Advertisement

EPR on Flavoproteins

  • Richard BrosiEmail author
  • Robert Bittl
  • Christopher EngelhardEmail author
Protocol
Part of the Methods in Molecular Biology book series (MIMB, volume 1146)

Abstract

Flavoproteins often employ radical mechanisms in their enzymatic reactions. This involves paramagnetic species, which can ideally be investigated with electron paramagnetic resonance (EPR) spectroscopy. In this chapter we focus on the example of flavin-based photoreceptors and discuss, how different EPR methods have been used to extract information about the flavin radical’s electronic state, its binding pocket, electron-transfer pathways, and about the protein’s tertiary and quaternary structure.

Key words

ENDOR spectroscopy Radical mechanisms Photoreceptors Transient EPR Protein structure 

Notes

Acknowledgements

We thank the UniCat Cluster of Excellence for funding.

References

  1. 1.
    Frey PA, Hegemann AD, Reed GH (2006) Free radical mechanisms in enzymology. Chem Rev 106:3302–3316PubMedCrossRefGoogle Scholar
  2. 2.
    Losi A (2007) Flavin-based blue-light photosensors: a photobiophysics update. Photochem Photobiol 83:1283–1300PubMedCrossRefGoogle Scholar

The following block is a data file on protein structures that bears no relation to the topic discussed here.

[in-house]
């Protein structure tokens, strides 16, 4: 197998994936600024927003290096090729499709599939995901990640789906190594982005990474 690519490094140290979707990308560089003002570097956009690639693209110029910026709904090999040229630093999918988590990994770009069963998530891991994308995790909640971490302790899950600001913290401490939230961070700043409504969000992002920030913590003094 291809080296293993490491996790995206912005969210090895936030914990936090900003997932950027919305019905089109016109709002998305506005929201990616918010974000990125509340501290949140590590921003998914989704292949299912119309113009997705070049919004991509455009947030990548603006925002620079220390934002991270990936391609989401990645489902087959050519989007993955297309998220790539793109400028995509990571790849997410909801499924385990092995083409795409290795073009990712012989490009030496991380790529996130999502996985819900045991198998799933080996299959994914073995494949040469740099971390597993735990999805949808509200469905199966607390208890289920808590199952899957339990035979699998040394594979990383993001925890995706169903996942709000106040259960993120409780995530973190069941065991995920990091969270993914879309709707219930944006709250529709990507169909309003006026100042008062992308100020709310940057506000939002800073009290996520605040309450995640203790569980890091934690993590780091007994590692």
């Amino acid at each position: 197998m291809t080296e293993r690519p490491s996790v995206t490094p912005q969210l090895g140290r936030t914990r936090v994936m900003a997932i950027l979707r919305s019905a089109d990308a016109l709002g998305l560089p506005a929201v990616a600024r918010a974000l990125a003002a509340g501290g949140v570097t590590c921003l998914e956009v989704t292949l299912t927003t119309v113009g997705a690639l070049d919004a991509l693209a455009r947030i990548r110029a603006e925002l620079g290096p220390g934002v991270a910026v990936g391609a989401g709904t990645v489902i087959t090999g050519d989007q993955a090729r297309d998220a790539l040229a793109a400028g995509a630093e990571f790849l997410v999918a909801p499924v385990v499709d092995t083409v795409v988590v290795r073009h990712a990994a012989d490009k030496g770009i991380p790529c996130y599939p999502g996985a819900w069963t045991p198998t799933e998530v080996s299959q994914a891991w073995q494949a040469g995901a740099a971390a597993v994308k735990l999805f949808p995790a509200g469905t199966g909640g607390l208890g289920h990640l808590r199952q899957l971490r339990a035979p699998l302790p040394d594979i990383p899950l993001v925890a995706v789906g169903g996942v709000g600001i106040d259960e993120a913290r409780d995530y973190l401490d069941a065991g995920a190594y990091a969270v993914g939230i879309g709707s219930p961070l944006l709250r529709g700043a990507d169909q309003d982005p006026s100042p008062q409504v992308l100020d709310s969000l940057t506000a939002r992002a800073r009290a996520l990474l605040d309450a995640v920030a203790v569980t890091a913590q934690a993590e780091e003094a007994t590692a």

3. 3.
    Demarsy E, Fankhauser C (2009) Higher plants use LOV to perceive blue light. Curr Opin Plant Biol 12:69–74PubMedCrossRefGoogle Scholar
  4. 4.
    Losi A, Gärtner W (2011) Old chromophores, new photoactivation paradigms, trendy applications: flavins in blue light-sensing photoreceptors. Photochem Photobiol 87: 491–510PubMedCrossRefGoogle Scholar
  5. 5.
    Weber S (2005) Light-driven enzymatic catalysis of DNA repair: a review of recent biophysical studies on photolyase. Biochim Biophys Acta 1707:1–23PubMedCrossRefGoogle Scholar
  6. 6.
    Sancar A (2003) Structure and function of DNA photolyase and cryptochrome blue-light photoreceptors. Chem Rev 103:2203–2237PubMedCrossRefGoogle Scholar
  7. 7.
    Müller M, Carell T (2009) Structural biology of DNA photolyases and cryptochromes. Curr Opin Struct Biol 19:277–285PubMedCrossRefGoogle Scholar
  8. 8.
    Massey V (1994) Activation of molecular oxygen by flavins and flavoproteins. J Biol Chem 269:22459–22462PubMedGoogle Scholar